Watching wimbledon the other week, a commentator said the difference between the great and the good was the ability to fight back in the face of adversity.
Some players, at 2 sets down against the greatest players in the world will drop their heads, lose belief…and that final set will be a walkover.
Some players, at 2 sets down against the greatest players in the world will shift up a gear and fight like a cornered tiger.
It doesn’t always work…there’s not always a happy (winning) ending, but those players will know they left everything out on the court.
Are you rising to your challenges or are you slumping your shoulders, dropping your head and losing self-belief when things don’t go your way?
It’s totally understandable to lose heart, to fold, to despair. When adversity strikes, it is tough to pick yourself up, to win the mental game. It is much easier to embrace defeat. And I am in no way criticising those who do fold under the pressure – I made it clear last week what I think of armchair critics.
Being a doer of deeds and a dreamer of dreams takes great courage and tenacity…and sometimes the challenges beat us. If they didn’t, they wouldn’t be much of a challenge, would they?
But that being said, it is perfectly possible to learn to be more of a tiger, to learn to shift up a gear in the face of adversity or defeat.
Elite sports people have learned this determination, this resilience, this tenacity, this fight.
The top sports people in the world will not quit, will not admit defeat, will not meekly back down and concede defeat..they will fight until the very last moment.
I’m not necessarily talking about working harder (although if you’re being half-assed, it might be worth upping your effort level a touch), but working smarter, changing it up, revving up your self-belief, reminding yourself that you’ve got this (even if it’s looking like you’ve lost this), drawing on the support of those around you who want you to win/succeed, staying in the game up to the last point.
I often say I’ll give up on my dreams when I’ve done everything I can think of to make them happen…or when I don’t want them anymore, because what’s the point in chasing something you don’t want.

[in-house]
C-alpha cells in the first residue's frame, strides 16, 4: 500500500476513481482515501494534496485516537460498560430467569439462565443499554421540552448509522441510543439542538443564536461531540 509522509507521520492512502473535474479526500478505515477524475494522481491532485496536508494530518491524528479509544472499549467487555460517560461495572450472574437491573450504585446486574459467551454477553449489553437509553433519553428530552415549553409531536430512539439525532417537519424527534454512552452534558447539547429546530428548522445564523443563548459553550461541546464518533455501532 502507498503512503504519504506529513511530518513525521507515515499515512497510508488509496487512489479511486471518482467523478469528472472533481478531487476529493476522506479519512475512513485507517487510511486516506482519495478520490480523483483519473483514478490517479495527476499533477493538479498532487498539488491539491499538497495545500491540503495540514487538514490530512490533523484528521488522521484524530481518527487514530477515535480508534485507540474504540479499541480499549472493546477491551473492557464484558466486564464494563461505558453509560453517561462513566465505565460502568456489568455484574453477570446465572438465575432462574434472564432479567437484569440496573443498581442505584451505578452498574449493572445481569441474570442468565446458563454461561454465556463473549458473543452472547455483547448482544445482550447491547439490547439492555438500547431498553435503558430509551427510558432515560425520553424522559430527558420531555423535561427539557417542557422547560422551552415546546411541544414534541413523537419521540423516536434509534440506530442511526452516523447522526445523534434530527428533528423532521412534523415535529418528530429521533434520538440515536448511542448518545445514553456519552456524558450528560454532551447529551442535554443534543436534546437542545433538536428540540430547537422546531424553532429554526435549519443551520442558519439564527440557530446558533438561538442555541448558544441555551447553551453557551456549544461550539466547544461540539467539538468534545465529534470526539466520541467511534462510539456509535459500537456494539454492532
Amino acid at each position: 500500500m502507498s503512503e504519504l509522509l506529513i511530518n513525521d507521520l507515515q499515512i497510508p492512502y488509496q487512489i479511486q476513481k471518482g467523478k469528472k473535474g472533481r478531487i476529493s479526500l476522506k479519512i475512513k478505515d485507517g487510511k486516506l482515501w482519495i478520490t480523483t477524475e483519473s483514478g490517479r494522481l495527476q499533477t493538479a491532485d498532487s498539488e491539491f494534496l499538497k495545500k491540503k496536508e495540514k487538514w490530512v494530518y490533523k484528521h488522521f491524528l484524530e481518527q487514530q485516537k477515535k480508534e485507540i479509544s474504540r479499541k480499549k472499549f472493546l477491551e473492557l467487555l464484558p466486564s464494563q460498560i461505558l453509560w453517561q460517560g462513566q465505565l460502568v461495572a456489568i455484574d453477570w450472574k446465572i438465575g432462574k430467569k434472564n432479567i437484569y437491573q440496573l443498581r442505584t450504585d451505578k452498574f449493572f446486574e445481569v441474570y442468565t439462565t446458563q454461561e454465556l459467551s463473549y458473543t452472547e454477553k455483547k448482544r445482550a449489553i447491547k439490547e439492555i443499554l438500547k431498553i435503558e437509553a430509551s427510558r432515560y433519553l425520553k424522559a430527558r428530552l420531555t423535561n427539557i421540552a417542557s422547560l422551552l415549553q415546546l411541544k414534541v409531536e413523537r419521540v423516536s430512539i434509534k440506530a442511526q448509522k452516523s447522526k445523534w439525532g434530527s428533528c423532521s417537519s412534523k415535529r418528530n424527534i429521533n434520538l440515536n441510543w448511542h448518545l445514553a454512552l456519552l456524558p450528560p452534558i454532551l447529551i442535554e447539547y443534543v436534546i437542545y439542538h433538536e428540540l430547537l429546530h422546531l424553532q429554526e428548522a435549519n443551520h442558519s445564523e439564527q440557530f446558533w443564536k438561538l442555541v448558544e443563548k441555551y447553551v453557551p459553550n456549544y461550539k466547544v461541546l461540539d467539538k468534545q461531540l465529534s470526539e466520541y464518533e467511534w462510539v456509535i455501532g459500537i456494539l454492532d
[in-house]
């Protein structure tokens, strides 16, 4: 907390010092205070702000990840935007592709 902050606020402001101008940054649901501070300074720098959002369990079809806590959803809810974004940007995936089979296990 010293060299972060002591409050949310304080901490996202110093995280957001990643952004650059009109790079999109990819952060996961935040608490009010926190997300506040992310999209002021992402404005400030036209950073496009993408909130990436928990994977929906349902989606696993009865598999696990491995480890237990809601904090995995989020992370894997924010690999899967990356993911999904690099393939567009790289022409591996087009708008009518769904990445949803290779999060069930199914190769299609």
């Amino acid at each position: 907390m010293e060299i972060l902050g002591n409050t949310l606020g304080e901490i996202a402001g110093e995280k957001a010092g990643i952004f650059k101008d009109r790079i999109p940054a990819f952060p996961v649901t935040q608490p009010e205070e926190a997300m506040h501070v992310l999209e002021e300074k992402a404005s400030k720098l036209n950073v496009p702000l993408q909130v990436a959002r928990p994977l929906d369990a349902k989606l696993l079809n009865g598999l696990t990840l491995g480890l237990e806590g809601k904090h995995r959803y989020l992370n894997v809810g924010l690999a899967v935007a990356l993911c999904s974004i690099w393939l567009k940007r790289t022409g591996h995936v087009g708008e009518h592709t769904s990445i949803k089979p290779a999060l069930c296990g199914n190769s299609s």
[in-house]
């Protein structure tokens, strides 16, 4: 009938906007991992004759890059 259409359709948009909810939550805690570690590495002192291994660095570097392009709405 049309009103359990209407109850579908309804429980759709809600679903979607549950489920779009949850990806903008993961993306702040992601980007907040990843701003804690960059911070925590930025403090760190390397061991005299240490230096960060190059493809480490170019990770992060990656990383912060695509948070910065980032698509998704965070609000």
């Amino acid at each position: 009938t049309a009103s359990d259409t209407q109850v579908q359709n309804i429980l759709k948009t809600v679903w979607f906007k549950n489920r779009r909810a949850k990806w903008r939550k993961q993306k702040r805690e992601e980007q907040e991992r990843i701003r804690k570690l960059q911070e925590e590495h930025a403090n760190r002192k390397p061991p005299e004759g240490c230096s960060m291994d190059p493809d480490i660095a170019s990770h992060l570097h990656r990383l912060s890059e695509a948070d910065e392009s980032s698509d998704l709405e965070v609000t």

When I’ve left everything I have on the court, given it my all, tried my hardest, done all I can…then even if I don’t win/succeed, I’ll know I did the best I could.
It’s really not easy – just take Wimbledon this year – even great Champions and fantastic players were not able on the day to raise their level, to stay in the game, to fight back.
But I bet it feels (slightly) better in the locker room to know that if you went out, you went out fighting hard. So next time you face adversity, think of your favourite tennis player (or other sports person or team) and think of what they would do – rev up their self-belief, change it up, use smarter plays…and fight to the very end.
Now you guys know me – I don’t do pushing and striving and sweating and efforting my ass off…instead, I’ll look for the 1% change I can make. The small difference that will help me stay in the game, the minor tweak that that changes the way I play, the attitude adjustment that has me thinking ‘why not’ rather than ‘why bother’.
I admire sports folks – they have to work so hard to get to the top of their sports, often with little reward for their sacrifice and dedication. And we all could do so much better in our lives with just a fraction of that effort and drive…so what 1% change could you make to become more resilient, tenacious, have greater self-belief…or whatever your favourite sports person characteristic is?
Just so you can say, when you’re done…I left it all out on the court.